McDonald’s: why the parents of autistic kids are lovin’ it

Ignore the food snobs - for some of us the Golden Arches are a godsend.

Dr Michael Fitzpatrick

Topics Politics

‘Elitists have always looked down at fast food, criticising how it tastes and regarding it as another tacky manifestation of American popular culture.’ Eric Schlosser, Fast Food Nation, Penguin 2002 (1).

McDonald’s is the fast-food chain that Guardian readers love to hate, but for many parents of autistic children there are few more welcome signs than the double arches.

We were recently sitting with our son James at McDonald’s in Leighton Buzzard near where he goes to school, when we spotted another family also struggling with an autistic daughter. When James suddenly decided he wanted to go to the toilet, he started pulling down his trousers well before he reached the door. As I chased after him, I passed the mother of the autistic girl and we exchanged a smile of mutual recognition.

‘Isn’t McDonald’s great’, she said. ‘It’s so reassuring to know that however badly your child behaves, it probably won’t be the worst that the staff have seen that day.’

It’s true that the staff are one of the best things about McDonald’s. Critics like Eric Schlosser, whose latest diatribe against McDonald’s – Chew On This – is published this month, complains that the company exploits teenagers (2). I am sure that their wages are not extravagant, though I doubt whether pay and conditions are any worse than those of comparable British firms.

I cannot judge the quality of staff training, but I find that they are always cheerful and welcoming and tolerant of James’ unpredictable behaviour. On one occasion when he started jumping up and down and squealing – as he does when he is excited – the manager rushed around from behind the counter. When he appeared he was carrying a party hat and a balloon.

The food at McDonald’s is fast – a very attractive feature for children who have a limited tolerance for waiting, and even more attractive for their parents who have to contain their children’s impatience. Small things make a big difference. For example, because the French fries are only 8mm thick (a feature of McDonald’s much-derided industrialised production techniques), they lose heat quickly, thus enabling a child who has no concept of allowing food to cool before attempting to eat it to avoid burning his mouth.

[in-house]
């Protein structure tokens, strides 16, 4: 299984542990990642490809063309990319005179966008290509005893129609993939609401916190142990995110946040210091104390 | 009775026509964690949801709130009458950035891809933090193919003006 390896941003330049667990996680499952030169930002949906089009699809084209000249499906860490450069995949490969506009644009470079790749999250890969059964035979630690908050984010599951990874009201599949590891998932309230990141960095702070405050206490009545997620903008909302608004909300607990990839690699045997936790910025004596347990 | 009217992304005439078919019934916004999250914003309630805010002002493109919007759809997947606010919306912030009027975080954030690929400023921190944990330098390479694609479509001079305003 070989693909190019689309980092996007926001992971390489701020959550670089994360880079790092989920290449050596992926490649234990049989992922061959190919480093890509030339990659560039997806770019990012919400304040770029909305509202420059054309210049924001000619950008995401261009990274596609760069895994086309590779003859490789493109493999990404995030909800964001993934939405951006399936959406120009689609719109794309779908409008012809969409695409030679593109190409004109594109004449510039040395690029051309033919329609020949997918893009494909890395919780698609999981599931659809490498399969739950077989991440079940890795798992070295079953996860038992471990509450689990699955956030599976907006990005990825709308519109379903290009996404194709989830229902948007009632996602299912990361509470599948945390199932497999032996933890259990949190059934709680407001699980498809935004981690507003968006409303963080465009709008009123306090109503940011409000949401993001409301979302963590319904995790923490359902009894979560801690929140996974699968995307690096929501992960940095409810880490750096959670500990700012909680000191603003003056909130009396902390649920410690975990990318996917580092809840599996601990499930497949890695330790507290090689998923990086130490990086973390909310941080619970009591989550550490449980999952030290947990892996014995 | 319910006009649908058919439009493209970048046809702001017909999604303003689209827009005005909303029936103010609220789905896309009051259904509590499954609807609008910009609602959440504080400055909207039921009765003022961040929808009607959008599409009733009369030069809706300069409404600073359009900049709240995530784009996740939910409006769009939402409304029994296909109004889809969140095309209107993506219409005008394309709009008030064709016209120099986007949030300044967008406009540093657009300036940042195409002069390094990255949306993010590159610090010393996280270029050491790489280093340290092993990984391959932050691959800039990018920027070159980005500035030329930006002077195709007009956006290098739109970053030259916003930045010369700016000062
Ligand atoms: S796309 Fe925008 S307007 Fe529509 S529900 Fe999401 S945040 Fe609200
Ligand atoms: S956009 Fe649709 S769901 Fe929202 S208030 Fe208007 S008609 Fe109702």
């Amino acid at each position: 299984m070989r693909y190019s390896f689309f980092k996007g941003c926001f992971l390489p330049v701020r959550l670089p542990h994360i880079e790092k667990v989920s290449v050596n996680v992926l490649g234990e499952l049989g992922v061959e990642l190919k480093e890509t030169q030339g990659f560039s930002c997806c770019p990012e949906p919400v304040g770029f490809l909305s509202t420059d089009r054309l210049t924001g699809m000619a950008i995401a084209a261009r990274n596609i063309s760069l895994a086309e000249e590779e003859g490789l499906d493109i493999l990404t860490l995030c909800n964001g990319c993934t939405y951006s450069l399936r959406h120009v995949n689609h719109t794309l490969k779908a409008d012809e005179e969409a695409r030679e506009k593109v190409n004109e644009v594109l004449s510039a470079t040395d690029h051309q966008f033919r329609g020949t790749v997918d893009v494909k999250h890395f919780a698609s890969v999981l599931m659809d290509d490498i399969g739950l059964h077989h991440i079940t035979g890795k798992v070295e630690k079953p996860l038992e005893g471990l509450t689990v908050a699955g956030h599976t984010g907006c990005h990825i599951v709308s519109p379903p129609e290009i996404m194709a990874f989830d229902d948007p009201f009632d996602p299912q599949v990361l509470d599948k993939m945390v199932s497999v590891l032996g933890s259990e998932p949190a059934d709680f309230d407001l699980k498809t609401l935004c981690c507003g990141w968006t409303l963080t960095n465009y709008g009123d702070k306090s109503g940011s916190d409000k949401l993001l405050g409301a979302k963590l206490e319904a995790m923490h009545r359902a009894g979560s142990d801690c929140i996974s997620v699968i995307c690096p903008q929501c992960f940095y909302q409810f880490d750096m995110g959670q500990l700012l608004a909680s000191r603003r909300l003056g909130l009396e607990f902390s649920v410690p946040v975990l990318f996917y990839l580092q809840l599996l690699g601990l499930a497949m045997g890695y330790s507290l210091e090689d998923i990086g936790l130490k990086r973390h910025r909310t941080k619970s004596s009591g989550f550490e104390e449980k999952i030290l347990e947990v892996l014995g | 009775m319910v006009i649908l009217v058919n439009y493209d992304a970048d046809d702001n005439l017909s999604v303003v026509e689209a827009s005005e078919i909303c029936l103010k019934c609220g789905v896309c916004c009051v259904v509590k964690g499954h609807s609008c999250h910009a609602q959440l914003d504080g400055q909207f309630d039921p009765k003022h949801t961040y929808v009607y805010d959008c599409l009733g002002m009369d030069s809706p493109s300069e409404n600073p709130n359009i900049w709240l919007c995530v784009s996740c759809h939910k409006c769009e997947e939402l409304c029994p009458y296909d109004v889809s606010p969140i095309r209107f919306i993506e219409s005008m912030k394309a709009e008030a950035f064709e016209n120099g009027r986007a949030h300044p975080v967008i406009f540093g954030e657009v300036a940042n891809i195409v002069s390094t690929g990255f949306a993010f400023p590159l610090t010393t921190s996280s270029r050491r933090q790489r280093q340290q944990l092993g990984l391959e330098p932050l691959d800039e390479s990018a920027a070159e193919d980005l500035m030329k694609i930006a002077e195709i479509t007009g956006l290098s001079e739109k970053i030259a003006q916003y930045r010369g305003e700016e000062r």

James likes Chicken McNuggets (apparently made from chicken breasts!), French fries and Coke. I share his lack of enthusiasm for McDonald’s burgers, which, as a fan of American cuisine, I always find a big disappointment. I find the coffee excellent, much better than those bitter-tasting free-trade varieties in trendier chains. But I’m not much impressed by the recent attempts by McDonald’s to present itself as something it isn’t: a health-food outfit. If I wanted carrot sticks, I would buy a carrot.

Like many health zealots, Schlosser wants a ban on advertising to children of foods high in fat and sugar. This will make no difference to James who is oblivious to advertising, and also to McDonald’s promotional toys (he wouldn’t even wear his Ronald McDonald party hat). However, it could be a problem for promoters of breastfeeding who also, through advertising and other means, encourage mothers to provide their babies with a substance that is rich in fat and carbohydrates, vital nutrients for growing children. The high fat/high carbohydrate food available at McDonald’s is often particularly valuable for children with autism who are notoriously fastidious eaters.

For parents of children with problems of continence, one of the most important features of any public facility is the toilets – and those at McDonald’s are excellent. They are well designed, with easy access, plenty of space and they are kept scrupulously clean.

Perhaps some would prefer a good old greasy spoon British caff, with filthy toilets, filthy kitchens, surly staff and grumpy customers. Others might opt for the trendy whole food restaurant, with even dirtier toilets and kitchens, even more miserable and ill-looking staff and a food snob at every table.

Not for me and my family – give us McDonald’s any day.

Dr Michael Fitzpatrick is a GP and author of MMR and Autism: What Parents Need to Know (buy this book from Amazon (UK) or Amazon (USA)).

(1) Eric Schlosser, Fast Food Nation, Penguin 2002, p9

(2) Eric Schlosser, Chew on This, Puffin 2006.

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Topics Politics


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